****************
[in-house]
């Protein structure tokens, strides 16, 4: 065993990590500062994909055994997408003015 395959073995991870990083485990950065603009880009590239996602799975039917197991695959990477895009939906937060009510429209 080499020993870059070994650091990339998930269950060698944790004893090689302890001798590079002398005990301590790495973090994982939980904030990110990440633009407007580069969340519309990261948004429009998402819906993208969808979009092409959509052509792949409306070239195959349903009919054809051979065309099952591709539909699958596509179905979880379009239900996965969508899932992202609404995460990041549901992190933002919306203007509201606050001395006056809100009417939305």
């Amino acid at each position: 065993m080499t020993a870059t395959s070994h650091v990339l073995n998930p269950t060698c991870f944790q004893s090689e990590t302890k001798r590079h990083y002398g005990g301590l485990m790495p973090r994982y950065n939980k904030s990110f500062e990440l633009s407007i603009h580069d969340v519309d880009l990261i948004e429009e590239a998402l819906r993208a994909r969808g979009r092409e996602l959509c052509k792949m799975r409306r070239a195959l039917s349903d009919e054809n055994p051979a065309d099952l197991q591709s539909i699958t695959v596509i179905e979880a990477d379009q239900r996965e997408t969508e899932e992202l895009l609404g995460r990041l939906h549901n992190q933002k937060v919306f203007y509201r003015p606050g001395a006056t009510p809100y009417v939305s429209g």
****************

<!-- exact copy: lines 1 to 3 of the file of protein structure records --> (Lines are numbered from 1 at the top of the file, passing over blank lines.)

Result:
[in-house]
């Protein structure tokens, strides 16, 4: 065993990590500062994909055994997408003015 395959073995991870990083485990950065603009880009590239996602799975039917197991695959990477895009939906937060009510429209 080499020993870059070994650091990339998930269950060698944790004893090689302890001798590079002398005990301590790495973090994982939980904030990110990440633009407007580069969340519309990261948004429009998402819906993208969808979009092409959509052509792949409306070239195959349903009919054809051979065309099952591709539909699958596509179905979880379009239900996965969508899932992202609404995460990041549901992190933002919306203007509201606050001395006056809100009417939305």
């Amino acid at each position: 065993m080499t020993a870059t395959s070994h650091v990339l073995n998930p269950t060698c991870f944790q004893s090689e990590t302890k001798r590079h990083y002398g005990g301590l485990m790495p973090r994982y950065n939980k904030s990110f500062e990440l633009s407007i603009h580069d969340v519309d880009l990261i948004e429009e590239a998402l819906r993208a994909r969808g979009r092409e996602l959509c052509k792949m799975r409306r070239a195959l039917s349903d009919e054809n055994p051979a065309d099952l197991q591709s539909i699958t695959v596509i179905e979880a990477d379009q239900r996965e997408t969508e899932e992202l895009l609404g995460r990041l939906h549901n992190q933002k937060v919306f203007y509201r003015p606050g001395a006056t009510p809100y009417v939305s429209g």